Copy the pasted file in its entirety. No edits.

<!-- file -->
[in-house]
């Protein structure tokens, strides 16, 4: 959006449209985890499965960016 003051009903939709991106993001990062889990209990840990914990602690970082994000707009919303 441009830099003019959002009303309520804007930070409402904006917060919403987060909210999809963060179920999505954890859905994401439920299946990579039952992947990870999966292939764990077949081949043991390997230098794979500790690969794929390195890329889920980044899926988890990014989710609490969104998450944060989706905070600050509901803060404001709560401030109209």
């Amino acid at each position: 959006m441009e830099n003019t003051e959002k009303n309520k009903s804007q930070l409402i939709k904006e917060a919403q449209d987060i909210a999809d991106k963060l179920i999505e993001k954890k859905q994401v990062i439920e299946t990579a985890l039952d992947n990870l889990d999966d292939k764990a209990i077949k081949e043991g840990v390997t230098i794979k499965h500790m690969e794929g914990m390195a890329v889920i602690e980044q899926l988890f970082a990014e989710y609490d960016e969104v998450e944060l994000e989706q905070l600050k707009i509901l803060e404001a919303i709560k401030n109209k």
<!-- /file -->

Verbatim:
[in-house]
């Protein structure tokens, strides 16, 4: 959006449209985890499965960016 003051009903939709991106993001990062889990209990840990914990602690970082994000707009919303 441009830099003019959002009303309520804007930070409402904006917060919403987060909210999809963060179920999505954890859905994401439920299946990579039952992947990870999966292939764990077949081949043991390997230098794979500790690969794929390195890329889920980044899926988890990014989710609490969104998450944060989706905070600050509901803060404001709560401030109209």
């Amino acid at each position: 959006m441009e830099n003019t003051e959002k009303n309520k009903s804007q930070l409402i939709k904006e917060a919403q449209d987060i909210a999809d991106k963060l179920i999505e993001k954890k859905q994401v990062i439920e299946t990579a985890l039952d992947n990870l889990d999966d292939k764990a209990i077949k081949e043991g840990v390997t230098i794979k499965h500790m690969e794929g914990m390195a890329v889920i602690e980044q899926l988890f970082a990014e989710y609490d960016e969104v998450e944060l994000e989706q905070l600050k707009i509901l803060e404001a919303i709560k401030n109209k």